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Good evening,

I'm doing an assignment for an introductory java class that requires me to use switch and try statements to validate user input. The user of the java application should enter a number associated with a data type (1 - string, 2 - integer, 3 - double, or 4 - quit). That number should be validated, but the validation process always throws and exception no matter if the data is valid or not. After doing this, this user is supposed to be able to enter data and have the application validate that said entered data is indeed of the selected data type. Given I keep running into a thrown exception, I haven't even been able to test this portion of the code, but am certain it won't work given I see three unused variables that, according to my text, should be used (strTryString, strTryInt, and strTryDouble). I can't make the connection mentally of how, upon initial selection of a data type, the program will then say "user selected double, compare input[strTryDouble?] to parameters of double data type". Any help with this would be greatly appreciated. Here is what I have thus far:

import java.io.*;
import javax.swing.JOptionPane;

public class MyType
{
    public static void main(String[] args)
    {
        // declare class variables
        String strChoice, strTryString, strTryInt, StrTryDouble;
        int choice, tryInt;
        double tryDouble;
        boolean done = false;

        // loop while not done
        while(!done)
        {
            try
            {
                strChoice = JOptionPane.showInputDialog(null, "What's my type\n\n\n1) String\n2) integer\n3) double\n4) Quit the program");

                choice = Integer.parseInt(JOptionPane.showInputDialog(null,strChoice));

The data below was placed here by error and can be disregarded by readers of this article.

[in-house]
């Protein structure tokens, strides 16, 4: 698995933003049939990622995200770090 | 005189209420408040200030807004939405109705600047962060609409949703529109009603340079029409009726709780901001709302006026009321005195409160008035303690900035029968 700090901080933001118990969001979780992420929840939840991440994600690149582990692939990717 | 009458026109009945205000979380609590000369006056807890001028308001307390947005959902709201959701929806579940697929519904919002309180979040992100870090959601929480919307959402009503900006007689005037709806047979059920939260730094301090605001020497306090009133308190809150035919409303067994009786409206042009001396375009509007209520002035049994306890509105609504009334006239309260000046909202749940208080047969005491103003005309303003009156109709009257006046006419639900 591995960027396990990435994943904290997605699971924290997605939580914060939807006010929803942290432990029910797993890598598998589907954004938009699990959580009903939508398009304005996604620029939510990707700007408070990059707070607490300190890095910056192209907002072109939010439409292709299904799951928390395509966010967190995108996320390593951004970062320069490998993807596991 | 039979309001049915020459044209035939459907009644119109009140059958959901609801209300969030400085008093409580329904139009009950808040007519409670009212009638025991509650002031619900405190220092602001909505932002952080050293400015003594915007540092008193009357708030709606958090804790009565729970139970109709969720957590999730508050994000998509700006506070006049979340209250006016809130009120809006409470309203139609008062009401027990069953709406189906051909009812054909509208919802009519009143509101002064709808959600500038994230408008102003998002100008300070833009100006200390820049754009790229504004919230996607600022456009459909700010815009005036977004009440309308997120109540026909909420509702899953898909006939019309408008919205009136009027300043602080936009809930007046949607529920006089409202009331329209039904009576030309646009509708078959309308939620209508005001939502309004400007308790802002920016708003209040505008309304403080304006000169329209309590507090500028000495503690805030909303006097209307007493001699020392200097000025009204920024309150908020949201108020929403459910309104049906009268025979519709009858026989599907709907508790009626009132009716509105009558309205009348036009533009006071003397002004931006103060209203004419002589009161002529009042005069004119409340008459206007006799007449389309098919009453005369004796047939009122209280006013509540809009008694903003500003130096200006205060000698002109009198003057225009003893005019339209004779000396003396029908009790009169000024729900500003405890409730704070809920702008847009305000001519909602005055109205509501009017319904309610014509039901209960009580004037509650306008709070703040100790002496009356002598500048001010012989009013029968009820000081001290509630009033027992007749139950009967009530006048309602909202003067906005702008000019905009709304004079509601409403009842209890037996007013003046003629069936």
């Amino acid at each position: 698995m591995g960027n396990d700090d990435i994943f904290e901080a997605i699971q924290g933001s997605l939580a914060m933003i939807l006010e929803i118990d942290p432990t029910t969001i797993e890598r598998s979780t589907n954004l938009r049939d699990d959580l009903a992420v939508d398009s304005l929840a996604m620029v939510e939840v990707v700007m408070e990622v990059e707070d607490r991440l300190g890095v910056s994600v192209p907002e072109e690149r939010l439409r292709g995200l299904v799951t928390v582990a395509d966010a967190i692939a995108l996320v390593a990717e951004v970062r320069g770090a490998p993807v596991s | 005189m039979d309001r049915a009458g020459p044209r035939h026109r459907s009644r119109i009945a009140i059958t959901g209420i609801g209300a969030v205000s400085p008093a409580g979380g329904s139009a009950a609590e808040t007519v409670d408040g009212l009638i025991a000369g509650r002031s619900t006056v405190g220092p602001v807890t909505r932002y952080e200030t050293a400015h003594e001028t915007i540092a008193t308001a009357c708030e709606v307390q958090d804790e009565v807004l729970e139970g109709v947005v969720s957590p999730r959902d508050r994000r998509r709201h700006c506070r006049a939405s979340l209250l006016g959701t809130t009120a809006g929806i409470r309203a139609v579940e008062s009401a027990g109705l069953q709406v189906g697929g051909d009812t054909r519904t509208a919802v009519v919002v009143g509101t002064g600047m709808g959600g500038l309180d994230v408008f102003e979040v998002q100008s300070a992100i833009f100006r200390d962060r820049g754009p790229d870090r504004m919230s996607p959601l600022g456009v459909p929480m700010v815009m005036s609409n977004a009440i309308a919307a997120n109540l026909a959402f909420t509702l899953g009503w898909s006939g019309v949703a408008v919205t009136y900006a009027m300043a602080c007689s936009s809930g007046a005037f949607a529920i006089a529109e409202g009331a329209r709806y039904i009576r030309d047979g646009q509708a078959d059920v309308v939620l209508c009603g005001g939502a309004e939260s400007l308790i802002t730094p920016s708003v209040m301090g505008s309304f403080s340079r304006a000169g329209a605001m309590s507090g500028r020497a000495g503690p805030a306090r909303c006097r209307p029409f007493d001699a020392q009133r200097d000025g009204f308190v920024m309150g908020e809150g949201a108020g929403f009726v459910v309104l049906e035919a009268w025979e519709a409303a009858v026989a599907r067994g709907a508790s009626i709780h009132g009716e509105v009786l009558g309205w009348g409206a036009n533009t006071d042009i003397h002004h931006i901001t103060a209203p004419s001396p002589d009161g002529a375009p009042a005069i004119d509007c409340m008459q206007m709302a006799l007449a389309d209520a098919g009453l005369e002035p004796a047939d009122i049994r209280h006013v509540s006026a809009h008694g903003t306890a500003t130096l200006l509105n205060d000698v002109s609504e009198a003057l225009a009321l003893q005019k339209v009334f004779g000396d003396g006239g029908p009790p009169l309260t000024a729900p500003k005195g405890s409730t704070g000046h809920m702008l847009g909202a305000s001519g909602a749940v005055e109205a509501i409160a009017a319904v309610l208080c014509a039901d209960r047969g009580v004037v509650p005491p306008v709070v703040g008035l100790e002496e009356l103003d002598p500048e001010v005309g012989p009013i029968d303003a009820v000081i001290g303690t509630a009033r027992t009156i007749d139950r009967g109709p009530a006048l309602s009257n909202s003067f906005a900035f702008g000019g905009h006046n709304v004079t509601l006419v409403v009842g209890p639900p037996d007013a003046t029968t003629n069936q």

switch(choice)
                {
                    case 1:
                        JOptionPane.showMessageDialog(null, "Correct, any input can be saved as a String.");
                        break;

                    case 2:
                        tryInt = Integer.parseInt(strTryInt);
                        JOptionPane.showMessageDialog(null, "Correct.");
                        break;

                    case 3:
                        tryDouble = Double.parseDouble(strTryDouble);
                        JOptionPane.showMessageDialog(null, "Correct.");
                        break;

                    case 4:
                        done = true;
                        JOptionPane.showMessageDialog(null, "The program will now close.");
                        break;

                    default:
                        throw new NumberFormatException();
                }
            }
            catch(NumberFormatException e)
            {
                JOptionPane.showMessageDialog(null,"Please enter a 1, 2, 3, or 4.","Error",JOptionPane.INFORMATION_MESSAGE);
            }
        }
    }
}
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2 Answers 2

up vote 1 down vote accepted
  • strTryDouble was uppercased (StrTryDouble) in the declaration.
  • Input and parsing were a bit unclear.

The following works for me (JDK 6; changed lines marked /***/):

import java.io.*;
import javax.swing.JOptionPane;

public class MyType
{
    public static void main(String[] args)
    {
        // declare class variables
        String strChoice, strTryString, strTryInt, strTryDouble; /***/
        int choice, tryInt;
        double tryDouble;
        boolean done = false;
        boolean ok; /***/

        // loop while not done
        while(!done)
        {
            try
            {
                strChoice = JOptionPane.showInputDialog(null, "What's my type\n\n\n1) String\n2) integer\n3) double\n4) Quit the program");

                choice = Integer.parseInt(strChoice); /***/

                switch(choice)
                {
                    case 1:
                        JOptionPane.showMessageDialog(null, "Correct, any input can be saved as a String.");
                        break;

                    case 2:
                        strTryInt = JOptionPane.showInputDialog(null,"Enter an integer"); /***/
                        ok = true;
                        try { /***/
                          tryInt = Integer.parseInt(strTryInt);
                        } catch(NumberFormatException e) { /***/
                          ok = false;     /***/
                        }
                        JOptionPane.showMessageDialog(null, ok?"Correct.":"Not an integer"); /***/
                        break;

                    case 3:
                        strTryDouble = JOptionPane.showInputDialog(null,"Enter a double"); /***/